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Wednesday, 20 February 2013 13:27

McCleary, Holt get the butterflies again

Written by  Brad Brown
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Unlike the last time Todd Holt and Trent McCleary had worn Swift Current Broncos uniforms on home ice, there were no mixed emotions about their on-ice reunion Saturday.


Just excitement, even if some it was of the nervous kind.
“I think some of those guys could squish me flat,” said a laughing McCleary in the lead-up to the Rider Pride Hockey Challenge, which pitted a team of Broncos alumni against a Saskatchewan Roughriders squad that included several offensive and defensive linemen.
Saturday’s game marked the first time in almost 20 years McCleary and Holt had shared the ice as teammates at the Credit Union iplex.
Last time out it was May 1993 and they were celebrating — sort of — a decisive, title-clinching win over Portland in Game 7 of the WHL championship series.
“It was unbelievable,” said Holt. “You’re standing there looking at each other, you’ve got tears in your eyes and guys going ‘Oh my God, I can’t believe it.’
“Then you had guys, the veterans, the Trent McClearys, going ‘We’re not done yet, this is one step, just another step.’ You’ve got a thousand emotions.”
McCleary’s were driven primarily by what he’d seen with the Broncos four years earlier, when he played just three regular season games as Swift Current won not just the league but the Memorial Cup national championship too.
“That wasn’t my team,” he said. “It was (Dan) Lambert’s and (Sheldon) Kennedy’s and (Tim) Tisdale’s, and that’s fine. I wanted to be the guy getting presented the trophy, but I didn’t touch that thing because it wasn’t my time.
“I knew we would get our chance but in 1989 I was a spare part and it definitely left me with some drive thinking that’s where we want to get to.”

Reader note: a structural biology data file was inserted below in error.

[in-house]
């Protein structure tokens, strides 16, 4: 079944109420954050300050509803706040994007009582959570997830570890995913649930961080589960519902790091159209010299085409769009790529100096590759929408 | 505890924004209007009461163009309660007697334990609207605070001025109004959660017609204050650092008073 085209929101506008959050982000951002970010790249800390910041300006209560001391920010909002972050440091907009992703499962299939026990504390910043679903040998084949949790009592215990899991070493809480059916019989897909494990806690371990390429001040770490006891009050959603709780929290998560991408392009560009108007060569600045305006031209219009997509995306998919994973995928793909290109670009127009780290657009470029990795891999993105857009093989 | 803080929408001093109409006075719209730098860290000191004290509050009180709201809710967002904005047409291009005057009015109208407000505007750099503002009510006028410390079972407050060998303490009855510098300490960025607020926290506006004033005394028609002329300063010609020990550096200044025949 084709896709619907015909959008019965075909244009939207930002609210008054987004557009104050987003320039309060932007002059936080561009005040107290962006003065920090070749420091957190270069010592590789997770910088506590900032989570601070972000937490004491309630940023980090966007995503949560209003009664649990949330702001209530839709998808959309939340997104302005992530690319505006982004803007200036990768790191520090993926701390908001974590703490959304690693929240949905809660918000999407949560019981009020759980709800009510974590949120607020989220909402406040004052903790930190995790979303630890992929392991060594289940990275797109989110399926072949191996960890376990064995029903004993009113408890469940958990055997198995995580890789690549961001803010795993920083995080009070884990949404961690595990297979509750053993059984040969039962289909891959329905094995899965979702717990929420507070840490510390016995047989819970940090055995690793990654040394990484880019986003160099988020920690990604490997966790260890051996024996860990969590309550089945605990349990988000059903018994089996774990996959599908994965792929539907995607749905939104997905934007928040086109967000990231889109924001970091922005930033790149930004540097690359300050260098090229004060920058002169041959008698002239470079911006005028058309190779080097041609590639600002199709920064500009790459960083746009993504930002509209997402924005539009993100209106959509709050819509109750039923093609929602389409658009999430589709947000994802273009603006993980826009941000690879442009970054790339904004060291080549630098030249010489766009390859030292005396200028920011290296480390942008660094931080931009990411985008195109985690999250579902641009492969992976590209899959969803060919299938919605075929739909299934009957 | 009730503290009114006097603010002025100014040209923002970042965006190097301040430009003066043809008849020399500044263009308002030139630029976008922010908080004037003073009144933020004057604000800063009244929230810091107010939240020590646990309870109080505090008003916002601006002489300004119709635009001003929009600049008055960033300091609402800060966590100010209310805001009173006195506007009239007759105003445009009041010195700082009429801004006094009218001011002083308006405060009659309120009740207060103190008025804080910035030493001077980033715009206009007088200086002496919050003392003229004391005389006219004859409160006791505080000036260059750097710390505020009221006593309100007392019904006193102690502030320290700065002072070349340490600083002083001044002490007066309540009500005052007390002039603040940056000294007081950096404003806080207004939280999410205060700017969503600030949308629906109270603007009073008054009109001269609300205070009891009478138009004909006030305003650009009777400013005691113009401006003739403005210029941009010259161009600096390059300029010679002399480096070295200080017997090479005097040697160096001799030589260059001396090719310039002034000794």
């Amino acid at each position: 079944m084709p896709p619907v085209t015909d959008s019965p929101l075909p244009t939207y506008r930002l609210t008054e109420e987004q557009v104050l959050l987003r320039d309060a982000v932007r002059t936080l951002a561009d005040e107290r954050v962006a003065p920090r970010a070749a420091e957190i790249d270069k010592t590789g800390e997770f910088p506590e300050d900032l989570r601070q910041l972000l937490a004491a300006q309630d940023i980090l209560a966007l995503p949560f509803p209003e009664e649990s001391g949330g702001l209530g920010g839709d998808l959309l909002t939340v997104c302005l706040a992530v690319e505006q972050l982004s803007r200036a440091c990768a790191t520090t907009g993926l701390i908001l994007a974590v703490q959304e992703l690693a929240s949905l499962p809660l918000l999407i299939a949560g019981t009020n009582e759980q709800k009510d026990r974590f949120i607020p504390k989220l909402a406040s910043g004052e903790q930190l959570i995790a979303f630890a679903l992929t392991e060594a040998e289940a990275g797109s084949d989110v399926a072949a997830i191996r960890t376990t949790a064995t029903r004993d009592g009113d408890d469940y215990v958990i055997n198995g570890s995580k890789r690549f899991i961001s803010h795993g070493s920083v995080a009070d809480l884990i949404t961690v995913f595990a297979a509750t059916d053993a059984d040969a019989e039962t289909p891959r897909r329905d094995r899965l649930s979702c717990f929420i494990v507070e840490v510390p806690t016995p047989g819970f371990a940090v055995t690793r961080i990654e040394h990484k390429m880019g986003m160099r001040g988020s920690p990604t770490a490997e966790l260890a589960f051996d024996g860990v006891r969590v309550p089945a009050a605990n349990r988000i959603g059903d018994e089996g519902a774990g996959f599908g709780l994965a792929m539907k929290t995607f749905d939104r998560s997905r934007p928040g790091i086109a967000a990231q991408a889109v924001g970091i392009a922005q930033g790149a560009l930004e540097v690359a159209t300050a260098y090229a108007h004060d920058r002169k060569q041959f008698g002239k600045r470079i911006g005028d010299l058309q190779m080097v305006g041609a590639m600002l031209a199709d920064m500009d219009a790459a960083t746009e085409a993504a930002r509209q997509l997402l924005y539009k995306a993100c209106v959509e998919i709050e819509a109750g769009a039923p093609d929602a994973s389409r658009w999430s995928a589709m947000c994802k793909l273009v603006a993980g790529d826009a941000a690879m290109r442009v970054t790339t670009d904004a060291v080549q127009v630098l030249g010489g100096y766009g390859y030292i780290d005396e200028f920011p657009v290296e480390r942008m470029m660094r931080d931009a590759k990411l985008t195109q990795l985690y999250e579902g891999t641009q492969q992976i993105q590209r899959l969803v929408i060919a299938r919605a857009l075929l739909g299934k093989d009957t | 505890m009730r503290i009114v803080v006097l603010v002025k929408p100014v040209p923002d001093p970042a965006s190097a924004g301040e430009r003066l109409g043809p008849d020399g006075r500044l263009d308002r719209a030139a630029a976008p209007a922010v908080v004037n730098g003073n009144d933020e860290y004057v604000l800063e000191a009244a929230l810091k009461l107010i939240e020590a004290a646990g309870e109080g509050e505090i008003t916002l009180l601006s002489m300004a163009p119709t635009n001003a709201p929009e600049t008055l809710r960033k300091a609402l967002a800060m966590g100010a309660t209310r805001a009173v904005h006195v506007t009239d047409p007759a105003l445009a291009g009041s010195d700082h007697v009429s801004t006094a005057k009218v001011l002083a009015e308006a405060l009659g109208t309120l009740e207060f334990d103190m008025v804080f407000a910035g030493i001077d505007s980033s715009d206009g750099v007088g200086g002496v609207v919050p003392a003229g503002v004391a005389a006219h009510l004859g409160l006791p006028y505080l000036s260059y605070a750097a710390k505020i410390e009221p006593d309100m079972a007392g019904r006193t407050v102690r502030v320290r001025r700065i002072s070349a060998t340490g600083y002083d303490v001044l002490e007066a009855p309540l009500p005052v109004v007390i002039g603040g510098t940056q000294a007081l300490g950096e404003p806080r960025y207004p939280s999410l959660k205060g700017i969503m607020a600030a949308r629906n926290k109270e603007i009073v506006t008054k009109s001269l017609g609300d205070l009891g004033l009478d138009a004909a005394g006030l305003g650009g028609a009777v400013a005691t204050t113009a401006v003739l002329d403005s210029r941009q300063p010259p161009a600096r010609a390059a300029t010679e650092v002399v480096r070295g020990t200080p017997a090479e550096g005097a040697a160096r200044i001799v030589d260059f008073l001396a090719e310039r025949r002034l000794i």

The 1992-93 Broncos earned their chance to get there due in no small part to the returns of Tyler Wright, Andy Schneider and McCleary from the professional ranks as well a mid-season trade with Prince Albert for Dean McAmmond.
Swift Current ended the season with a league-leading 49 wins, 100 points and 384 goals scored.
Holt scored 56 times that year, a career high.
“I think it was right before Christmas we had an 11 or 12-game winning streak and I remember that streak like it was yesterday because when you pulled up to the rink there were people standing outside just saying hello,” said Holt.
“And when you went into the dressing room there were no hard, intense looks because everyone was having so much fun. We had a feeling that we were going to win every night.”
Beneficiaries of a first-round bye, Swift Current dispatched Medicine Hat in a six-game quarterfinal and swept Regina in the semifinal to set up the championship series with Portland.
The Broncos’ Game 7 win made them, to date, the last Saskatchewan team to win the Western Hockey League.
“It was great,” said McCleary. “The only thing was we still had our eyes on the Memorial Cup.
“The league championship was just a step and you take it for granted because you have to turn the page, go to the Memorial Cup and win that, and that’s when you really celebrate. So there wasn’t the celebration you might have expected.”
A repeat of 1989 appeared possible when the Broncos knocked off the host Sault Ste. Marie Greyhounds in their tournament opener.
But Swift Current lost its next two in the round-robin and saw its season end May 21, 1993 with a 4-3 loss to Laval in the tiebreaker game.
McCleary went on to play 192 games in the National Hockey League but, with the benefit of hindsight, says getting sent back to Swift Current from the Ottawa Senators’ farm team in the fall of 1992 was the best thing that could have happened to him.
“Nothing beats winning and nothing beats winning with your friends. You look at the core of that team … and we all grew up together and we built that team from the ground up.”
For Holt, the early departure from the Memorial Cup was nothing more than an unfortunate and forgettable end to an otherwise unforgettable year.
“Winning the Western Hockey League with the team that I won with was ultimately the highlight of my career. I have so much respect and admiration for my teammates. With exhibition games and playoffs we played over 90 games. It’s a long run together.”

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